Pinnotherid Crabs and Their Sand Dollar Hosts, Eastern Gulf of Mexico

Meeting Abstract

P3-156  Sunday, Jan. 6 15:30 – 17:30  Pinnotherid Crabs and Their Sand Dollar Hosts, Eastern Gulf of Mexico JAMAL, FA*; KOWALEWSKI , MJ; PAULAY, G; University of Florida; University of Florida; University of Florida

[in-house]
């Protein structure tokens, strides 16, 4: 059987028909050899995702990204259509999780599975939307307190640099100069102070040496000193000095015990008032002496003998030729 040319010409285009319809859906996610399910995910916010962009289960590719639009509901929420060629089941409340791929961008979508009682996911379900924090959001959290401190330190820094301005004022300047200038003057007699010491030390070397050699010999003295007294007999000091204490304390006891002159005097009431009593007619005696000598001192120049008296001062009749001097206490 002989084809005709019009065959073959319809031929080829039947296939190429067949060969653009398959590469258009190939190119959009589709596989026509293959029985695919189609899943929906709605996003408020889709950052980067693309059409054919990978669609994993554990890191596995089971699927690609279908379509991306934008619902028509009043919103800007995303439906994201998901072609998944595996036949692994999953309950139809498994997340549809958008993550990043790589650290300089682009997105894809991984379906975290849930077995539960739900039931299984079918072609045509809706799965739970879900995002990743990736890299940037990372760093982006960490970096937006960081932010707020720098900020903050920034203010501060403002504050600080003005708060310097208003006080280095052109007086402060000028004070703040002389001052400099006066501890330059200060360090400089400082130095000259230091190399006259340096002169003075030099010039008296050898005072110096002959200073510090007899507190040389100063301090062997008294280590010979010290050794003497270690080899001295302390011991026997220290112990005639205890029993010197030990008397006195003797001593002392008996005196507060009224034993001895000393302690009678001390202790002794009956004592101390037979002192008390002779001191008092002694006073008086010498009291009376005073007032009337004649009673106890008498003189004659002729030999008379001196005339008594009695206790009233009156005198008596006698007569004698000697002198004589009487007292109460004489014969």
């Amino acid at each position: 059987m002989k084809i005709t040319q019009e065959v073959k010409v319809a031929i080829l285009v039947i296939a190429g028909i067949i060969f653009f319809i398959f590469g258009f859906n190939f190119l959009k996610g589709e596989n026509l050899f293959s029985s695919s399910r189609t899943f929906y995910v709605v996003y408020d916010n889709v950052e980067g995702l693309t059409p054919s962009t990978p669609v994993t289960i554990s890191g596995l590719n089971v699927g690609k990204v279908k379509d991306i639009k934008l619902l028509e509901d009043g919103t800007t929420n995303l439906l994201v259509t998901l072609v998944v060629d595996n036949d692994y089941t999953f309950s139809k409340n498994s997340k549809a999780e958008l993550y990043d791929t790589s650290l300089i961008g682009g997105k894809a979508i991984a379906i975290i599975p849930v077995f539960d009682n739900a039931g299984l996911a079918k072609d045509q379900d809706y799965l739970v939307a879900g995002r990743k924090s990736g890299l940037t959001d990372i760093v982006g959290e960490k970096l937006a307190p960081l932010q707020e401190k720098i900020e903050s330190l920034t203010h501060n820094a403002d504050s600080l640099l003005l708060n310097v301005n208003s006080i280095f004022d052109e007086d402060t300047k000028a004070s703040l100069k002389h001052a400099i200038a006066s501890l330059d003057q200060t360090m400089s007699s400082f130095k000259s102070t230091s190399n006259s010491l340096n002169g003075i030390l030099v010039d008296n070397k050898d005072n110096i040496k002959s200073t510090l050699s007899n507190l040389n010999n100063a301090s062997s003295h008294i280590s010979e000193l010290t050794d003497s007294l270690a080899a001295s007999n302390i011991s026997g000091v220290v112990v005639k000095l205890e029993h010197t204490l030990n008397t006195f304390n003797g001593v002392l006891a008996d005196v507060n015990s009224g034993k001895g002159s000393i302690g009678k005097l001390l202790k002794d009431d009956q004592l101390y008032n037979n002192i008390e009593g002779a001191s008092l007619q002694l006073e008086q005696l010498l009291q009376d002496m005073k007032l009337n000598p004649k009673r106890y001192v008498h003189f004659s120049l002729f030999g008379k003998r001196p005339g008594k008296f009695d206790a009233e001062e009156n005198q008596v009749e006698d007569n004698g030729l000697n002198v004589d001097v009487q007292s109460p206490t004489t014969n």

The genera Dissodactylus and Clypeasterophilus (Family: Pinnotheridae, Phylum Arthropoda) are commensal or parasitic crabs that live in association with irregular sea urchins (Class Echinoidea, Phylum Echinodermata). The association of pinnotherid crabs on sand dollars was studied off of Steinhatchee, FL, in the eastern part of Gulf of Mexico during 2017 and 2018. A total of 18 sites were sampled by scuba, including repeated sampling of 2 sites. Each sand dollar along with its crabs was collected in a separate Ziploc bag while scuba diving. Sand dollars were identified to species level and body size was estimated in terms of maximum body length and body width. Morphological and molecular approaches were employed to identify species of crabs. The number of crabs found on each sand dollar, maximum carapace width, maximum carapace length and sex were also noted. A total of 606 echinoids hosting 1322 crabs were collected. The analytical results indicate that three molecularly distinct pinnotherid crab species (Clypeasterophilus stebbingi, Dissodactylus latus, Dissodactylus mellitae) were associated with five species of sand dollars. Distribution of crabs suggests host species preference. In contrast, pea crabs infested echinoid hosts across a wide range of size classes. Collectively, the mean burden (number of crabs per sand dollar) was 2.18 (including uninfested hosts), with individual burden varying from zero to sixteen crabs per host specimen. Male to female sex ratio was 1.16:1. Some sand dollars were heavily infested (59.74%-96.6%) and Mellita tenuis being the least infested host (37.3%).

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